If a grandparent owns the 529, the good news is that it is not counted as an asset on the FAFSA form. The bad news is that the distribution is counted as untaxed income to the student on the following year’s FASFA form. That could reduce financial aid by 50%.

So if that $10,000 were withdrawn by Grandma, the following year’s financial aid would be reduced by $5,000.

There is an easy way to avoid that problem. If the student is in the last year of school and will not attend another school for at least two years, wait until the FASFA is completed for the last year, then take the distribution because there won’t be a FASFA form next year. Problem solved.

6. Should I use the 529 for K-12 costs or college?

529 plan funds cover tax-free, of course, K-12 costs, up to $10,000 per student. That applies to public, private, or religious schools. Previously, 529s could only be used to cover costs for college.

529 plans are long-term investments for post-secondary education. Allowing 529s to be used for k-12 costs does go against that. But, and this is a big but, 35 states offer a tax deduction or credit for 529 contributions. If you have children in private school, it will benefit you to fund their tuition, books, etc., into a 529 plan. Please check if there is a time limit stating how long a 529 plan contribution needs to be in your respective 529 plan account. If there is no time limit, you can deposit the funds in a 529 on August 1st and pay the tuition bill on August 2. You will still receive a deduction or credit on your state tax return.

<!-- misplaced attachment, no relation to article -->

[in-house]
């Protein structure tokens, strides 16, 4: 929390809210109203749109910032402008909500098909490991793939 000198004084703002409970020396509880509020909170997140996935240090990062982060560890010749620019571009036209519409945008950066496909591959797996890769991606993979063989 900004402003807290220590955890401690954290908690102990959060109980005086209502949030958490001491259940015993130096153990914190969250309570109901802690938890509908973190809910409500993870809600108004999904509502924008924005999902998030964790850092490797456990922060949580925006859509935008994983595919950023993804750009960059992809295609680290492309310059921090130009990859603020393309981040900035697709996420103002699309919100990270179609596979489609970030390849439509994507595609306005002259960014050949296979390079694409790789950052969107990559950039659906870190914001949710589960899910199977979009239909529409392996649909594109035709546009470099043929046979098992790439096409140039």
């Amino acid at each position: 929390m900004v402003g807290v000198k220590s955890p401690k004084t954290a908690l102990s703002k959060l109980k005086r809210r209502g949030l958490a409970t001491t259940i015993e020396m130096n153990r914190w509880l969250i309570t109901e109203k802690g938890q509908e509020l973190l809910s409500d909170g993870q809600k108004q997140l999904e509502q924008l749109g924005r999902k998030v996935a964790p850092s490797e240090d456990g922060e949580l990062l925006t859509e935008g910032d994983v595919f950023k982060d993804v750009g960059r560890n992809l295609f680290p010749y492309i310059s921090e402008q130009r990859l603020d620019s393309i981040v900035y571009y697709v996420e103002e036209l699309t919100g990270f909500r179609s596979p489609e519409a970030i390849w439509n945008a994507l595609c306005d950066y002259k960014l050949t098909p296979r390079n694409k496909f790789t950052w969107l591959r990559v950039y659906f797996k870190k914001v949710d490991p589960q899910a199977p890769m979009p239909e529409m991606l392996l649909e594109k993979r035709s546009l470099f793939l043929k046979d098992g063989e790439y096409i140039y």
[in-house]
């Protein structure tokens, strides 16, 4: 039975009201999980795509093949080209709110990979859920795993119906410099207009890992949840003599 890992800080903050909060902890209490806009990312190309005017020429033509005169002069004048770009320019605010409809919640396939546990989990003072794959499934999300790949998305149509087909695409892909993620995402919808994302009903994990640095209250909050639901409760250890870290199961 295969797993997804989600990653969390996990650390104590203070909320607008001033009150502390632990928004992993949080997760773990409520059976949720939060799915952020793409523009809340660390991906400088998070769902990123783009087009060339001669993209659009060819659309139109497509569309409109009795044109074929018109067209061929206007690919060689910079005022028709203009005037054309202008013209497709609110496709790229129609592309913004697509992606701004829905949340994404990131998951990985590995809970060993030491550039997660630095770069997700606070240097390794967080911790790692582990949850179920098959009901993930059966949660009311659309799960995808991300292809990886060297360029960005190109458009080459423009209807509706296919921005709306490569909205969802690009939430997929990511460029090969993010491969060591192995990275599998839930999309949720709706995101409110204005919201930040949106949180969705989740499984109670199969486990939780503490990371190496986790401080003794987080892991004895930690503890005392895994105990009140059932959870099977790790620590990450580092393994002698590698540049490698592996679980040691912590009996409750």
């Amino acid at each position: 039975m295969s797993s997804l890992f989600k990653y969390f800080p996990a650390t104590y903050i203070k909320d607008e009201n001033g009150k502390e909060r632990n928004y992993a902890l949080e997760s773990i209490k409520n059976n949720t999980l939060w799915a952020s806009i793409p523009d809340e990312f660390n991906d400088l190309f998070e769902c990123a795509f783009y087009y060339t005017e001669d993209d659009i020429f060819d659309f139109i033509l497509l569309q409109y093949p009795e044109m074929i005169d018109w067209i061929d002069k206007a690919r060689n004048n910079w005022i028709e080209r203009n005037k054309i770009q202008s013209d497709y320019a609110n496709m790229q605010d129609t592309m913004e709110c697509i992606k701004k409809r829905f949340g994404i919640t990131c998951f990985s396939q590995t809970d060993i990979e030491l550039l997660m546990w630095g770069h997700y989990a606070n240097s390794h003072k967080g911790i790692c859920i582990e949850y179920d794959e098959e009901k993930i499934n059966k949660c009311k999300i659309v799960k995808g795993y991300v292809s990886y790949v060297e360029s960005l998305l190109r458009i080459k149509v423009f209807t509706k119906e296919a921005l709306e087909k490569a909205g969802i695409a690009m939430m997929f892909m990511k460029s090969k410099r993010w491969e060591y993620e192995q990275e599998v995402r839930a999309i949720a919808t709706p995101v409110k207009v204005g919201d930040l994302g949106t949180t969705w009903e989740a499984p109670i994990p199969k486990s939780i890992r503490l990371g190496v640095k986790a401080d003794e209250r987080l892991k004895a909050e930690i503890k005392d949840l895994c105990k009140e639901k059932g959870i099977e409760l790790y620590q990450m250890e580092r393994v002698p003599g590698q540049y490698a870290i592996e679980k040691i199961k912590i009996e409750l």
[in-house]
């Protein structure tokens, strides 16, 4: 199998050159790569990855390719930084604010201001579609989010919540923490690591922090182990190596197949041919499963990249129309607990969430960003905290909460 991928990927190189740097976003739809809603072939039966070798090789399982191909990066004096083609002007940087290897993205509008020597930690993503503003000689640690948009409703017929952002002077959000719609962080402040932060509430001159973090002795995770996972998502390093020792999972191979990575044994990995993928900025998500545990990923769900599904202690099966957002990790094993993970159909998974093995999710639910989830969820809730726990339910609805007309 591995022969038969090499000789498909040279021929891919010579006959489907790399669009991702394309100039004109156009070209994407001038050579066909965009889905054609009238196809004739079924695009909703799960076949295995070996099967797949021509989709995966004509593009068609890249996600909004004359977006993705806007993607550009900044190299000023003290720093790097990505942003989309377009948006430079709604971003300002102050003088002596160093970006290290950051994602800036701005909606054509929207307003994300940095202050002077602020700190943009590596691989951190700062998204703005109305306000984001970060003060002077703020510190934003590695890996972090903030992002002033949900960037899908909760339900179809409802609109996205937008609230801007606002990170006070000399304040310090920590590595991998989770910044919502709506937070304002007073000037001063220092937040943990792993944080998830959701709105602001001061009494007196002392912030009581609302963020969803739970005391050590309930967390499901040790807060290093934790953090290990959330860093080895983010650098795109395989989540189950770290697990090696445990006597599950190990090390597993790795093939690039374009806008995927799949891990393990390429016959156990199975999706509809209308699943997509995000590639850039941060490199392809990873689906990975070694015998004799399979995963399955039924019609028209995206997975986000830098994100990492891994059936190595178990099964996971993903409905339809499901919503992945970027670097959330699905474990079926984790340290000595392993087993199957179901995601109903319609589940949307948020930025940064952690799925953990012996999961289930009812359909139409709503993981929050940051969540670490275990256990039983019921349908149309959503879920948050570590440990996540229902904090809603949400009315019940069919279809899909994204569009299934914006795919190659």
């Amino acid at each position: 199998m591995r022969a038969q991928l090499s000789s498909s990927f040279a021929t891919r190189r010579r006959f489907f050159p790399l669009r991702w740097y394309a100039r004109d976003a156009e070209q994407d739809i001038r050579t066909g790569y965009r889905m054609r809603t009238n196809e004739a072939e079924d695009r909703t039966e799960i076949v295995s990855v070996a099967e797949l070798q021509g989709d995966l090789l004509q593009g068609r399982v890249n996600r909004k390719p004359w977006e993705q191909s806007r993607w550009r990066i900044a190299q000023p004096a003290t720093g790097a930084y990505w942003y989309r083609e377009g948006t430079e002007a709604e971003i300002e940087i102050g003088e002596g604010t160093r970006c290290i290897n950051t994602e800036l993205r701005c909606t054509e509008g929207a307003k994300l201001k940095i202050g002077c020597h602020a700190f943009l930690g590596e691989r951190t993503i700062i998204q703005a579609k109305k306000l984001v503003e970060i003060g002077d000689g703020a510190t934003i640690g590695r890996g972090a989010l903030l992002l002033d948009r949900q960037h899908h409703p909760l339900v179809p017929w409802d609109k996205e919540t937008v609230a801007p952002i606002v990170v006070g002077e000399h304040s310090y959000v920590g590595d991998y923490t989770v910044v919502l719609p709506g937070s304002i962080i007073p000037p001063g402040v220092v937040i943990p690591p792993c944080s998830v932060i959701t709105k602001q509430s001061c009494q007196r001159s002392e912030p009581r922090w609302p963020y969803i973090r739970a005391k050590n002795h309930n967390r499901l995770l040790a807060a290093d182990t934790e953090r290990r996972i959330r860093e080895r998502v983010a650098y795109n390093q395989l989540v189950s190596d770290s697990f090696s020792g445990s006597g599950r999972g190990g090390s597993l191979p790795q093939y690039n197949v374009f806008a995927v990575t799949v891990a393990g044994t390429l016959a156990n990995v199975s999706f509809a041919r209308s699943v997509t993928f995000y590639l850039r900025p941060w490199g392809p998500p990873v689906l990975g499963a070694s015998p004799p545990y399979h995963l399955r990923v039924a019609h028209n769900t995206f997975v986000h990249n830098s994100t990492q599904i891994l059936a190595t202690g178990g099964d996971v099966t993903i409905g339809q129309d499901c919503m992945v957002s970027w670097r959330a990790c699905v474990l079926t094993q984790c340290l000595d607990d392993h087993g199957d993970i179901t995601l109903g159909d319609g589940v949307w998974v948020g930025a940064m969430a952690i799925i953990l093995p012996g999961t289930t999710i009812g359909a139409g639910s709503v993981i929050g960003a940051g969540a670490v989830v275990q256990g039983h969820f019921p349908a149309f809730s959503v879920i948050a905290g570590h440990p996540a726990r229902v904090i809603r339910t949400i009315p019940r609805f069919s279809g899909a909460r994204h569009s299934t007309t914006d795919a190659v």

7. Is a Roth IRA Better than a 529?

The arguments I hear for using a Roth IRA instead of a 529:

  • If the beneficiary doesn’t continue their education, the funds can be used for retirement. I can’t argue with that point, especially if no other beneficiary exists. It would also avoid the 10% penalty on earnings.
  • Roth IRAs provide more flexibility on how to invest your funds. That’s a weak argument. There are enough low-cost 529 plans that use index funds and have multiple investment options that flexibility is not a problem.
  • A Roth IRA is not counted against financial aid. That is true unless you take a distribution – see below.

The problems I see with using a Roth IRA are:

  • The 5-year rule: Withdrawals of earnings will only be counted as qualified distributions if the Roth has been opened and contributed to for at least five years and you are 59 1/2+.
  • Contribution limits: $7,00 ($8,000 if 50 and older) annually. 529 plans have higher contribution limits, currently $18,000 (gift tax exclusion amount per person).
  • Income limits: Contributions to a Roth IRA are phased out when your income is greater than $153,000 (filing single) or $228,000 (married filing jointly). The 529 Plan has no income limit restrictions.
  • Withdraw limits: There is an education exclusion that will avoid the 10% penalty on withdrawals of earnings. However, earnings will be subject to income tax, unlike those used for retirement after 59 1/2 when distributions are tax-free. The other problem is that the withdrawal will be counted as income for the FASFA form the following year.

The bottom line is the 529 outweighs the Roth IRA for the benefits, although in some situations, a Roth may be a good idea in concert with a 529.

There are many other questions and different scenarios for using a 529 Plan. I want to thank everyone who sent in a question.  Email or comment below if you have a question that wasn’t answered.